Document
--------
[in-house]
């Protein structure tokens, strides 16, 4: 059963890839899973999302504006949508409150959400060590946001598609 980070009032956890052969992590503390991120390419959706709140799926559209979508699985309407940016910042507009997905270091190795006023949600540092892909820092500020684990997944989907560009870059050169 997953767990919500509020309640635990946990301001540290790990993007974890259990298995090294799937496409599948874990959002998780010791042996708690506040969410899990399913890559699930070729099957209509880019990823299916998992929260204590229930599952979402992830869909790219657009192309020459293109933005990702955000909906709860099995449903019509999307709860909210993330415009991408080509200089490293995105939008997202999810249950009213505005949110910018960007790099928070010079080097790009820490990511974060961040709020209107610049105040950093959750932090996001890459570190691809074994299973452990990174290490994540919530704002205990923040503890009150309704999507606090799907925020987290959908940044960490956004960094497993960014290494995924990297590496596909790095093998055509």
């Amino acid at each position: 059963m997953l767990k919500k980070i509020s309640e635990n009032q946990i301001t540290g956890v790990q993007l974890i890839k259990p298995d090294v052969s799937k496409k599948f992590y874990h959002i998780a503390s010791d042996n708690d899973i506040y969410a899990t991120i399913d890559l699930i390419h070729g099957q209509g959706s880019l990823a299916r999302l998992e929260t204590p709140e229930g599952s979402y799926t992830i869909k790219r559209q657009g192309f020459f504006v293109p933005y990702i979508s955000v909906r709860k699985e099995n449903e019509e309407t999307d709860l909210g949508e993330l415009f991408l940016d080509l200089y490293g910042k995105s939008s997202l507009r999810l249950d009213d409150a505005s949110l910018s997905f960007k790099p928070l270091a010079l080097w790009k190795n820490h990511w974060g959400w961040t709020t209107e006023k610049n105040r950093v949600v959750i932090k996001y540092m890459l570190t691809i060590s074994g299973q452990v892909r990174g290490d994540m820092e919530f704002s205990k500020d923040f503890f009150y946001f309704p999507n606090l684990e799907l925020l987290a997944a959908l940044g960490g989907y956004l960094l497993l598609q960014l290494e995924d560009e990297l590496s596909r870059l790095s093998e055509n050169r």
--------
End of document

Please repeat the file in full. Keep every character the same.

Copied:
[in-house]
């Protein structure tokens, strides 16, 4: 059963890839899973999302504006949508409150959400060590946001598609 980070009032956890052969992590503390991120390419959706709140799926559209979508699985309407940016910042507009997905270091190795006023949600540092892909820092500020684990997944989907560009870059050169 997953767990919500509020309640635990946990301001540290790990993007974890259990298995090294799937496409599948874990959002998780010791042996708690506040969410899990399913890559699930070729099957209509880019990823299916998992929260204590229930599952979402992830869909790219657009192309020459293109933005990702955000909906709860099995449903019509999307709860909210993330415009991408080509200089490293995105939008997202999810249950009213505005949110910018960007790099928070010079080097790009820490990511974060961040709020209107610049105040950093959750932090996001890459570190691809074994299973452990990174290490994540919530704002205990923040503890009150309704999507606090799907925020987290959908940044960490956004960094497993960014290494995924990297590496596909790095093998055509």
């Amino acid at each position: 059963m997953l767990k919500k980070i509020s309640e635990n009032q946990i301001t540290g956890v790990q993007l974890i890839k259990p298995d090294v052969s799937k496409k599948f992590y874990h959002i998780a503390s010791d042996n708690d899973i506040y969410a899990t991120i399913d890559l699930i390419h070729g099957q209509g959706s880019l990823a299916r999302l998992e929260t204590p709140e229930g599952s979402y799926t992830i869909k790219r559209q657009g192309f020459f504006v293109p933005y990702i979508s955000v909906r709860k699985e099995n449903e019509e309407t999307d709860l909210g949508e993330l415009f991408l940016d080509l200089y490293g910042k995105s939008s997202l507009r999810l249950d009213d409150a505005s949110l910018s997905f960007k790099p928070l270091a010079l080097w790009k190795n820490h990511w974060g959400w961040t709020t209107e006023k610049n105040r950093v949600v959750i932090k996001y540092m890459l570190t691809i060590s074994g299973q452990v892909r990174g290490d994540m820092e919530f704002s205990k500020d923040f503890f009150y946001f309704p999507n606090l684990e799907l925020l987290a997944a959908l940044g960490g989907y956004l960094l497993l598609q960014l290494e995924d560009e990297l590496s596909r870059l790095s093998e055509n050169r």